Friday, May 03, 2024

Doc Holliday In Prescott Begets Some Serious Gallivanting

 May 3, 2024

   Thanks to recent research by Brad Courtney and D. Sue Kissel in Prescott, we now know the actual location of the boarding house where Doc Holliday stayed during his second tenure in the Mile High City.

Daily Whip Outs: "Doc On The Brain"
(just a smattering of Triple B whip outs)

   John Henry "Doc" Holliday spent two separate sojourns in Prescott, Arizona Territory, the first in November of 1879 when he arrived with the Earp wagon train from Kansas. Holliday and his wife Kate, travelled with Wyatt, James Earp and their families from Las Vegas, New Mexico, down to Santa Fe and Albuquerque, then out across the Zuni country, into Arizona Territory and across to Prescott.

   Wyatt, his wife Mattie, along with Virgil and his wife Allie (who were living in Prescott at an abandoned saw mill) went on to the new mining boomtown of Tombstone, arriving there in December. The trek, which is quite a hike from northern Arizona down out of the Bradshaw Mountains thru Tip Top and Gillette (where New River is today) and on to the small village of Phoenix. Then on to Tucson and another trek out across the Pantano Flats, shadowing the new Southern Pacific Railroad to Benson and then south along the banks of the San Pedro River, and on to Tombstone. This is a 283 mile run over some very rough territory. 

   From Kate's recollections, she says, "a short time later" Doc received a letter from Wyatt urging Doc to come to Tombstone. According to Kate, they left Prescott together and traveled as far as Gillette where Kate gave Doc an ultimatum (she really disliked the Earp boys) and left Doc to go on to Globe. She claimed Doc went on to Tombstone, but historians now believe Doc went back to Prescott, and then traveled back to Las Vegas, New Mexico to settle up affairs there. Once again, this is a very long trip. It is 536 miles, one way! And he apparently traveled the entire way by stage, not on a train.
   Hold the Post button! This just in from Mark Lee Gardner, who is writing a book on Doc and Wyatt. He found this amazing ad touting a stage ride from Santa Fe to Prescott for $70 and it appears to take 86.5 hours? Is this how you read this ad?

From the Santa Fe New Mexican
 November 12, 1880

Some believe this is a photo of Doc Holliday, on the right, during the time he went back to Las Vegas to support his friend J.J. Webb, in leg irons, at left.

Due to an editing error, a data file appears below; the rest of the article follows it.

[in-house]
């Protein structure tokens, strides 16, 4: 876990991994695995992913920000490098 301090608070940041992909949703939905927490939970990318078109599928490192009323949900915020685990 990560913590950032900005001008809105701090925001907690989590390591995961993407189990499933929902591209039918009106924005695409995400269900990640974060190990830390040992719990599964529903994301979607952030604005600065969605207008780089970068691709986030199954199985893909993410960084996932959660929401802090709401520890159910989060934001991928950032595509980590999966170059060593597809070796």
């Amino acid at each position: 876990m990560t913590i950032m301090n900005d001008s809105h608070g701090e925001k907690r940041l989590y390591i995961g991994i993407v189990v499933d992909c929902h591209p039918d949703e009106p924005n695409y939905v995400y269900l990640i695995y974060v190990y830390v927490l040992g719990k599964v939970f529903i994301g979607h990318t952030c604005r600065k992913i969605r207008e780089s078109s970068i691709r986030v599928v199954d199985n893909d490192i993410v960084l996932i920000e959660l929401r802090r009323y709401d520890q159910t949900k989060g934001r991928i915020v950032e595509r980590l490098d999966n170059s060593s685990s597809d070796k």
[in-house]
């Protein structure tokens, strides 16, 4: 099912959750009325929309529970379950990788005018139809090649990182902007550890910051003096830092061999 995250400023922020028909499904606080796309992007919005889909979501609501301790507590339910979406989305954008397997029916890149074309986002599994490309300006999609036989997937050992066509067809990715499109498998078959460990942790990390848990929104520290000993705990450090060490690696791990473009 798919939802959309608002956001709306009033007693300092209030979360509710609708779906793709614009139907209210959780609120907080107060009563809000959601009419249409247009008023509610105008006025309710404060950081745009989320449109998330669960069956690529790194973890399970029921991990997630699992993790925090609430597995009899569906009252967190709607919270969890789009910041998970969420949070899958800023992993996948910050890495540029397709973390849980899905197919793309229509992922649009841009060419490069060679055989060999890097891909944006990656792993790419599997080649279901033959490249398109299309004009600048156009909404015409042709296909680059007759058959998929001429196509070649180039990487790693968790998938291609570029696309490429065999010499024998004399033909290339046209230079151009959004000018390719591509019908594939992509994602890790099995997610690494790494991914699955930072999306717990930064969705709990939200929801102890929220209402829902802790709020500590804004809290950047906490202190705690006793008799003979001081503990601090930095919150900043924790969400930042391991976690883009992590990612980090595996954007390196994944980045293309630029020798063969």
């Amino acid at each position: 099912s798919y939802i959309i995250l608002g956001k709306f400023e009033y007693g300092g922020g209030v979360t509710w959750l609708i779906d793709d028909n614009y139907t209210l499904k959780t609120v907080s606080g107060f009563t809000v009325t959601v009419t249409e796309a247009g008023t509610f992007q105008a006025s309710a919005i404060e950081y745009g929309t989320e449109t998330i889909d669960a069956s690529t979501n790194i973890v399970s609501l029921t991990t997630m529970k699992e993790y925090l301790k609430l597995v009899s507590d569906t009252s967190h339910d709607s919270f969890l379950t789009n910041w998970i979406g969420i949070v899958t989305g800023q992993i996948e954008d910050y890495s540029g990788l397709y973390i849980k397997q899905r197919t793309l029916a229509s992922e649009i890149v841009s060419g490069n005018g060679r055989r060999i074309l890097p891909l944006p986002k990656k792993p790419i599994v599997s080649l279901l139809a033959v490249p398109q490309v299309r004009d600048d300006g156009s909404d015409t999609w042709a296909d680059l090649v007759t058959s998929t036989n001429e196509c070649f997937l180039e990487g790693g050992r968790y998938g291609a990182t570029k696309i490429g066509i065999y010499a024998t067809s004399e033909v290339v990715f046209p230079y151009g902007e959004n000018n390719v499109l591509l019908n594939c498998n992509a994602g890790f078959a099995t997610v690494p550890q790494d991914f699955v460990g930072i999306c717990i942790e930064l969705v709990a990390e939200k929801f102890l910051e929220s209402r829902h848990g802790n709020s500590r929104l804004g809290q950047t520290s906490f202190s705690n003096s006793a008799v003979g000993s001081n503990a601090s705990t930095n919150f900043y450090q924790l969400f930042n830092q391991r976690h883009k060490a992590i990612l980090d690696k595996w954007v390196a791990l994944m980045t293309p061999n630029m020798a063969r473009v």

Doc Holliday apparently returned from New Mexico to Prescott sometime in May of 1880 and he shows up in the June Census for Yavapai County, his name written as "J.H. Holladay" age 29. His occupation is listed as "dentist."

The Census Record Showing Doc, Elliott and Gosper in the census records.
It's interesting that the record keeper misspelled Doc's name.

And this is when he is rooming with John J. Gosper (later the acting governor of Arizona) at the Elliott boarding house on Montezuma. And while there he has his famous photo taken by Daniel Francis Mitchell in his studio on Cortez St.

The location of the Elliott Boarding House
just off the Courthouse Plaza in Prescott

A photo by Mitchell of Montezuma Street from my Doc book (above, right) looking at the west side of the street. So Doc's boarding house would have been across the street, to the right.

   Then, finally, Doc goes on to Tombstone, solo, in August of 1880, stopping in Tucson before moving on to Tombstone in September.

   Doc Holliday registered to vote in Pima County, District 17 (the village of Tombstone). This is the first documented presence of Doc Holliday in Tombstone on September 18, 1880.
   The Earps have been in Tombstone almost a year. And in 13 months from Doc's arrival, we get a certain altercation behind a certain corral.
   Yes, it is safe to say, any way you slice it, this is some serious gallivanting.

"You're a daisy if you do."
—Doc Holliday to Frank McLaury on October 26, 1881

1 comment:

  1. This a great example of why this blog is as fascinating as the magazine. All True West fans should be following this blog, because those that don't are missing out.


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